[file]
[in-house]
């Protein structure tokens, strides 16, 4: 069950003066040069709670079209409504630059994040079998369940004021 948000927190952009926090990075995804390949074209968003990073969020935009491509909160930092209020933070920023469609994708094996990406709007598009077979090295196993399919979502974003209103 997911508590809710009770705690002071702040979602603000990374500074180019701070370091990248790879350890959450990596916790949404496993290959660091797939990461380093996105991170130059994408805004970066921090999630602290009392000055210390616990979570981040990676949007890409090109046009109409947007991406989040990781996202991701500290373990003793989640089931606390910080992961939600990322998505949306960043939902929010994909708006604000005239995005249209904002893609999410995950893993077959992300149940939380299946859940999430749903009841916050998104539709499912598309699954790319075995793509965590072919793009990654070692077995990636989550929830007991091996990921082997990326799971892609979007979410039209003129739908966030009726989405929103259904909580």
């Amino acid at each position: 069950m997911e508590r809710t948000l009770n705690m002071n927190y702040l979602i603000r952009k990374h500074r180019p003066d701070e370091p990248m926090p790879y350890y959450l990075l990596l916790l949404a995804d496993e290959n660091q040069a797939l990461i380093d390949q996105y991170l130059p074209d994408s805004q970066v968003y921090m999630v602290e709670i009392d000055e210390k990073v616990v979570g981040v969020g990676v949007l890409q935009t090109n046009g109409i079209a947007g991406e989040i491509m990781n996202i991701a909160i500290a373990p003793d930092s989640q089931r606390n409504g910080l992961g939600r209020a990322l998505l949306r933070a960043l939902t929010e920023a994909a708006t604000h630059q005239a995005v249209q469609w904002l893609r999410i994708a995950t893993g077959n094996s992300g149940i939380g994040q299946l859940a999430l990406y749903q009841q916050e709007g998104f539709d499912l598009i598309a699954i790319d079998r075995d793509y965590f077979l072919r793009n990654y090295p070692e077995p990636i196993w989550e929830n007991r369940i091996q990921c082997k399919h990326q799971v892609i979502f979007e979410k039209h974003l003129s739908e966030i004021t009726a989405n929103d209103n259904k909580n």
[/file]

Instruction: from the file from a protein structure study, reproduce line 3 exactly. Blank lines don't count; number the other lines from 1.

């Amino acid at each position: 069950m997911e508590r809710t948000l009770n705690m002071n927190y702040l979602i603000r952009k990374h500074r180019p003066d701070e370091p990248m926090p790879y350890y959450l990075l990596l916790l949404a995804d496993e290959n660091q040069a797939l990461i380093d390949q996105y991170l130059p074209d994408s805004q970066v968003y921090m999630v602290e709670i009392d000055e210390k990073v616990v979570g981040v969020g990676v949007l890409q935009t090109n046009g109409i079209a947007g991406e989040i491509m990781n996202i991701a909160i500290a373990p003793d930092s989640q089931r606390n409504g910080l992961g939600r209020a990322l998505l949306r933070a960043l939902t929010e920023a994909a708006t604000h630059q005239a995005v249209q469609w904002l893609r999410i994708a995950t893993g077959n094996s992300g149940i939380g994040q299946l859940a999430l990406y749903q009841q916050e709007g998104f539709d499912l598009i598309a699954i790319d079998r075995d793509y965590f077979l072919r793009n990654y090295p070692e077995p990636i196993w989550e929830n007991r369940i091996q990921c082997k399919h990326q799971v892609i979502f979007e979410k039209h974003l003129s739908e966030i004021t009726a989405n929103d209103n259904k909580n």